Tobacco use in cardiac patients: Perceptions, use, and changes after a recent myocardial infarction among US adults in the PATH study (2013–2015)

Diann E. Gaalema, Irene Pericot-Valverde, Janice Y. Bunn, Andrea C. Villanti, Antonio Cepeda-Benito, Nathan J. Doogan, Diana R. Keith, Allison N. Kurti, Alexa A. Lopez, Tyler Nighbor, Maria A. Parker, Amanda J. Quisenberry, Ryan Redner, Megan E. Roberts, Cassandra A. Stanton, Philip A. Ades, Stephen T. Higgins

Research output: Contribution to journalArticlepeer-review


Smoking status following cardiac events strongly predicts future morbidity and mortality. Using a nationally representative sample of United States adults, aims of this study were (1) to estimate use of, and attitudes towards, tobacco products as a function of level of cardiac risk, and (2) to explore changes in attitudes and tobacco use among adults experiencing a recent myocardial infarction (MI). Data were obtained from the first and second waves of the Population Assessment of Tobacco and Health (PATH) study. Use and attitudes towards tobacco products were examined at Wave 1 among adults with no chronic health condition (n = 18,026), those with risk factors for heart disease (n = 4593), and those who reported ever having had an MI (n = 643). Changes in perceived risk of tobacco and use between the two waves and having an MI in the last 12 months (n = 240) were also examined. Those who reported lifetime MI were more likely to believe that smoking/using tobacco was causing/worsening a health problem. Having had a recent MI event increased perceived tobacco-related risk and attempts at reduction/quitting, but did not significantly impact combusted tobacco cessation/reduction or uptake of non-combusted tobacco products. Sociodemographic characteristics and use of other tobacco products were associated with change in use of tobacco products. Those who have an MI are sensitized to the harm of continued smoking. Nonetheless, having an MI does not predict quitting combusted tobacco use or switching to potentially reduced harm products. Intense intervention is necessary to reduce combusted use in this high-risk population.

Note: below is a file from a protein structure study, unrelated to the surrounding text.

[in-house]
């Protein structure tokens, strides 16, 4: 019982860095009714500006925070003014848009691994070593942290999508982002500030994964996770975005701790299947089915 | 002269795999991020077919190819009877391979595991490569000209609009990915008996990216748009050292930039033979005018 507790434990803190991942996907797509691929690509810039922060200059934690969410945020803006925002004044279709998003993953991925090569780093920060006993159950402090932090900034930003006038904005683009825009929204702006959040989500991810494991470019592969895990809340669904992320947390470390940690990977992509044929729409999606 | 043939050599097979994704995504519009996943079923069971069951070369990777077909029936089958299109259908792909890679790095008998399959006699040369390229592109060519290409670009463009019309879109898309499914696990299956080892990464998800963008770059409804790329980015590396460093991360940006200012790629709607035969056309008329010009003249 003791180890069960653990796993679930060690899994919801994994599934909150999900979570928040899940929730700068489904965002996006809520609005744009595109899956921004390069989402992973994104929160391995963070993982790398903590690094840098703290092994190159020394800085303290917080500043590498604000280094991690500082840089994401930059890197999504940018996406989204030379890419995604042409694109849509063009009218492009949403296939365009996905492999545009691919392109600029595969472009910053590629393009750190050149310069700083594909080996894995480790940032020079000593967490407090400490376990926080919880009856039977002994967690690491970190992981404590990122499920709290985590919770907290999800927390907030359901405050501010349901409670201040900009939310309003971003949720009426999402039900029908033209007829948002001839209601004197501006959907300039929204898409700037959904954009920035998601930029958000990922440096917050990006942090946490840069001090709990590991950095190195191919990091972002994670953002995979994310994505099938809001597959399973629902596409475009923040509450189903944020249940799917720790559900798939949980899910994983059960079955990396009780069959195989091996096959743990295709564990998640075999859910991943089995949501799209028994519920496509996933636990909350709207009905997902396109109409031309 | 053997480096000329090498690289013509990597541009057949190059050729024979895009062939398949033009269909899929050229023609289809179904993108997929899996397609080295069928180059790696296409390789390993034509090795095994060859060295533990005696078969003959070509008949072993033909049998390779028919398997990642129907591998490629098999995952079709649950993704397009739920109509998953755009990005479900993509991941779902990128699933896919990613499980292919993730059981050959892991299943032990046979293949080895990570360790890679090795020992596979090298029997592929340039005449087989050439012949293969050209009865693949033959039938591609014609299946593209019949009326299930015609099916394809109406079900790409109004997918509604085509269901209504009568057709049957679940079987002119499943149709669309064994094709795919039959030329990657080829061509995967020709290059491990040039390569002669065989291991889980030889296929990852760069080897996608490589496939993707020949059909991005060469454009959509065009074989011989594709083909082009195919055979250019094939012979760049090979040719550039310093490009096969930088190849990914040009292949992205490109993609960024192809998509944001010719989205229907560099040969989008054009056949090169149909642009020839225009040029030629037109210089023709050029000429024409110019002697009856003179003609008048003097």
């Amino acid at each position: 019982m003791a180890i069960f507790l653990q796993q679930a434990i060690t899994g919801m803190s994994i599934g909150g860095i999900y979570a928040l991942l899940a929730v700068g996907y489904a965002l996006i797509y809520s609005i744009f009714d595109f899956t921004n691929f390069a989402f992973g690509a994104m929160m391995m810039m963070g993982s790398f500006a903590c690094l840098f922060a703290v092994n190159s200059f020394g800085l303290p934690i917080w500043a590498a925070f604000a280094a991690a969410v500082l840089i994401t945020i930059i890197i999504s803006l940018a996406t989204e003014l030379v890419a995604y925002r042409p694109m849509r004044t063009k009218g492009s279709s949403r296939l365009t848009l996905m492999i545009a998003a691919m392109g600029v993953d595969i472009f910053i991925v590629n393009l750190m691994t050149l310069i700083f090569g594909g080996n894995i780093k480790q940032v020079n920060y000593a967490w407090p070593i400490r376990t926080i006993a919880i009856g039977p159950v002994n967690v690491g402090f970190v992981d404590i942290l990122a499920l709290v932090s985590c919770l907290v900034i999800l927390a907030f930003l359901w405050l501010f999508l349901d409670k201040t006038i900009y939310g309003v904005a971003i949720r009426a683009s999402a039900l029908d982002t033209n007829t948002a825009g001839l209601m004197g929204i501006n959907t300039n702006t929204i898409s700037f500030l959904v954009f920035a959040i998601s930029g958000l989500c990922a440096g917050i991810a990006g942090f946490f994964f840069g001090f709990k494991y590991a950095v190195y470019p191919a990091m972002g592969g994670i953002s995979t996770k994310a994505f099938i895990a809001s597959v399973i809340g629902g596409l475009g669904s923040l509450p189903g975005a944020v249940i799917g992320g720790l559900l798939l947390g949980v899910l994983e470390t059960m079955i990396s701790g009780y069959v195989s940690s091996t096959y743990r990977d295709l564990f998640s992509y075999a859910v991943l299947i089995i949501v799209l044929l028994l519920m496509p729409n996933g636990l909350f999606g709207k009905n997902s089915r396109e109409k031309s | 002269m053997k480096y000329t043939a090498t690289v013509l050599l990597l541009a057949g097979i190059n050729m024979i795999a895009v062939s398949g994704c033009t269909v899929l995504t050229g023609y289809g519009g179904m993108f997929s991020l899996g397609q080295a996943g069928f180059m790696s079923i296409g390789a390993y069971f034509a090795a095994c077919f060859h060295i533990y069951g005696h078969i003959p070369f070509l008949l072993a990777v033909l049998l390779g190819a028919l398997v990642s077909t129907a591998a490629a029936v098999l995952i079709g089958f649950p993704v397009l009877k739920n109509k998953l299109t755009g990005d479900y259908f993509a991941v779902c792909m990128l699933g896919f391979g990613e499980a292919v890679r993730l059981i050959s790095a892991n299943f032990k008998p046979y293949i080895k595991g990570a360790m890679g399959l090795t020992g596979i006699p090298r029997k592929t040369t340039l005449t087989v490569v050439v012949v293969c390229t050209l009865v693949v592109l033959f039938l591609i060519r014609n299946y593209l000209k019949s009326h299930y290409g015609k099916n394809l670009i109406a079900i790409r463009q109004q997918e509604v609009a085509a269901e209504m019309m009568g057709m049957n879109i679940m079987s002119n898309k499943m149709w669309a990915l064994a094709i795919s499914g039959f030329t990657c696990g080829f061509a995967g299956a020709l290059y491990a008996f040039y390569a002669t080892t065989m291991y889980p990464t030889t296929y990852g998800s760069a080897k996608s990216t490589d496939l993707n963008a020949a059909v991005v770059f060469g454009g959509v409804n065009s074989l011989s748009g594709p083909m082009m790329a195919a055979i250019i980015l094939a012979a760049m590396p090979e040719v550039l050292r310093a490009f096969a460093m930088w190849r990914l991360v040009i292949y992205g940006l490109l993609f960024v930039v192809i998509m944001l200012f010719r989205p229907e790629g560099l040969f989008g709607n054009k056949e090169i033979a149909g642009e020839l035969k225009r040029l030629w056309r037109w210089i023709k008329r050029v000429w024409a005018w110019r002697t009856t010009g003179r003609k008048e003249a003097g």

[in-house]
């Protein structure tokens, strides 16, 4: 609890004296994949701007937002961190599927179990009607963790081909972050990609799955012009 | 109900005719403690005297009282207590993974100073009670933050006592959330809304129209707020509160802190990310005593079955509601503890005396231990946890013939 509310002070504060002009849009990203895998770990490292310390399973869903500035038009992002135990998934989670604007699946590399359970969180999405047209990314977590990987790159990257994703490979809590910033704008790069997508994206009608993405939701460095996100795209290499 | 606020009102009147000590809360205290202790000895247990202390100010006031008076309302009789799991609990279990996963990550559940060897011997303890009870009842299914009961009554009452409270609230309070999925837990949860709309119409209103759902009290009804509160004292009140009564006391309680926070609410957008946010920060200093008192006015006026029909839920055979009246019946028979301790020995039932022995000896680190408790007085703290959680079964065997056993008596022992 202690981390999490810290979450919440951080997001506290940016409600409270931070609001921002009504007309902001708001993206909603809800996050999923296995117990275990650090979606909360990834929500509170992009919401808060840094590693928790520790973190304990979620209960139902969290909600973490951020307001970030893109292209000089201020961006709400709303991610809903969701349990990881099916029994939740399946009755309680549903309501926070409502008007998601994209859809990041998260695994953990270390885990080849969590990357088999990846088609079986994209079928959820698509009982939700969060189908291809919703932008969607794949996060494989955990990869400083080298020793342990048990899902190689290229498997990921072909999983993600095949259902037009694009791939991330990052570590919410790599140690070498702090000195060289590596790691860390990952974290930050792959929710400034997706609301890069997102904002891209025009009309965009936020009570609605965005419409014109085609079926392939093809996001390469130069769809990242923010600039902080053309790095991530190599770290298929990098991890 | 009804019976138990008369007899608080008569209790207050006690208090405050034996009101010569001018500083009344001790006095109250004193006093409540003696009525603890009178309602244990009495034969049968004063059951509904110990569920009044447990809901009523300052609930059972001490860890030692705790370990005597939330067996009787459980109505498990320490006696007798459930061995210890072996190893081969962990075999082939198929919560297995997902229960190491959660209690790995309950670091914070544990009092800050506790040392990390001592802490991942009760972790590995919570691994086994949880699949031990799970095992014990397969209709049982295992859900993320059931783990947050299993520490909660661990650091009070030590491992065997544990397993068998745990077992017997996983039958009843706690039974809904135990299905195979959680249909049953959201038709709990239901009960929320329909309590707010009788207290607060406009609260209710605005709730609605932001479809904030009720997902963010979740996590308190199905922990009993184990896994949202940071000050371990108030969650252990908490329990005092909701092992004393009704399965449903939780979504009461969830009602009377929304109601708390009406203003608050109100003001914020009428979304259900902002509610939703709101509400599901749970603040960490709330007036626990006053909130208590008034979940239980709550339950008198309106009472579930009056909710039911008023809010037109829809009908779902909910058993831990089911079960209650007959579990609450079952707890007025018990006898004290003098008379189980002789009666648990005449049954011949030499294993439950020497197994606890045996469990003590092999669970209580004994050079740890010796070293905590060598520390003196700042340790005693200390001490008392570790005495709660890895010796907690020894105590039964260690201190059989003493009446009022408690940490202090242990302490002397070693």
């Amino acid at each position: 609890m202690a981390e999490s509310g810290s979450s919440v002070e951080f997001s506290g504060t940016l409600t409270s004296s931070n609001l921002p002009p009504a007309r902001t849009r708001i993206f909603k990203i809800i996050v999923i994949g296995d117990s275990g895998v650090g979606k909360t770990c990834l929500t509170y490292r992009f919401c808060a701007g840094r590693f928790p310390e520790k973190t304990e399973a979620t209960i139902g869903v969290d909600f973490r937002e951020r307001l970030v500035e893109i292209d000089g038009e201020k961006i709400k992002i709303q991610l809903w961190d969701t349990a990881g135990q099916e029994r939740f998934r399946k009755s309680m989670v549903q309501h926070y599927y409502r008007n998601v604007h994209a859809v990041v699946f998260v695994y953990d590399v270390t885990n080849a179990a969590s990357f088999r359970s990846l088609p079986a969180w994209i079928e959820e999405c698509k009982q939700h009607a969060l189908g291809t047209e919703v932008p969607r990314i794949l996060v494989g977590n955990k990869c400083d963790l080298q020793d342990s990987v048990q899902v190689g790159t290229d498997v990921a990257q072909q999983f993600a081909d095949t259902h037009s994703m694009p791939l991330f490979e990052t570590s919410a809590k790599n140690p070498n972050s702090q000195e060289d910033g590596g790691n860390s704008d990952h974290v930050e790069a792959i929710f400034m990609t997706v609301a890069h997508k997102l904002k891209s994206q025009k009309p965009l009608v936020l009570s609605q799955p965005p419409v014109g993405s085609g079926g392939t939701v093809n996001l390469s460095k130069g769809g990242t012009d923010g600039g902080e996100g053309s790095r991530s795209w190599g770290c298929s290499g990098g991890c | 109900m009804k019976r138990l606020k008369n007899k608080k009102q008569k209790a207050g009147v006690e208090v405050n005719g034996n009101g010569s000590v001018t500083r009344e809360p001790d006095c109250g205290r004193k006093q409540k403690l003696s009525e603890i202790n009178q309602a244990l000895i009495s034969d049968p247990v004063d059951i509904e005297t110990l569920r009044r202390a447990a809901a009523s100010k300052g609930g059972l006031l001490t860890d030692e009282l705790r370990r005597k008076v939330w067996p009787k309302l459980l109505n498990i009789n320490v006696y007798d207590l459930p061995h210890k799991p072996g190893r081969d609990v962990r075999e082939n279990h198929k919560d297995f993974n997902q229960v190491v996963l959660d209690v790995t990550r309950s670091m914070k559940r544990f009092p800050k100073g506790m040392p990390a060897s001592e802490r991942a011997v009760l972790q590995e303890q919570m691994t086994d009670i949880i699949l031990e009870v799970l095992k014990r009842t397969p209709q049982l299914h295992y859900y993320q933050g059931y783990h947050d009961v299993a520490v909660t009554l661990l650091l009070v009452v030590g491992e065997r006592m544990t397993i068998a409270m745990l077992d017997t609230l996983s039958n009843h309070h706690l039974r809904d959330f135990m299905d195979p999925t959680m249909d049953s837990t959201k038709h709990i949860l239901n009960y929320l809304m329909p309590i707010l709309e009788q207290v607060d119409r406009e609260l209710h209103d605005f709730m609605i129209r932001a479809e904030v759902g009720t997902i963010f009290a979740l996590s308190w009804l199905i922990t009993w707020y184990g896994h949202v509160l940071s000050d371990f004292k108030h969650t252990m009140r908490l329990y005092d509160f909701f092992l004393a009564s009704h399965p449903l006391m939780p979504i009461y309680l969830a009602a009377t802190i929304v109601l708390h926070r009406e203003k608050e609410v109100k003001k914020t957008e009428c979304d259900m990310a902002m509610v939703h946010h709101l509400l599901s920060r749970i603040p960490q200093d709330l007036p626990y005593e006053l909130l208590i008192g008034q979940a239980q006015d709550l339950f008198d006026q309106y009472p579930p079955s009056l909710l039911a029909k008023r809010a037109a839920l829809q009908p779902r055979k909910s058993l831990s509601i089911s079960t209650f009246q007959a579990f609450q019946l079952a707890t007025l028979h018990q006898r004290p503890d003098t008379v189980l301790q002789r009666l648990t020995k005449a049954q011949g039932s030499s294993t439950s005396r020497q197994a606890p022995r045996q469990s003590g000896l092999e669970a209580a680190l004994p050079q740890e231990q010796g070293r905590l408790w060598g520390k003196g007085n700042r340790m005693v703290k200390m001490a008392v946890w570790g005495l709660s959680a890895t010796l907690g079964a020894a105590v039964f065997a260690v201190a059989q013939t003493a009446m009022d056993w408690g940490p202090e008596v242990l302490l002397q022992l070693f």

Original languageEnglish (US)
Pages (from-to)76-82
Number of pages7
JournalPreventive Medicine
StatePublished - Dec 2018
Externally publishedYes


  • Harm reduction
  • Myocardial infarction
  • Tobacco

ASJC Scopus subject areas

  • Epidemiology
  • Public Health, Environmental and Occupational Health


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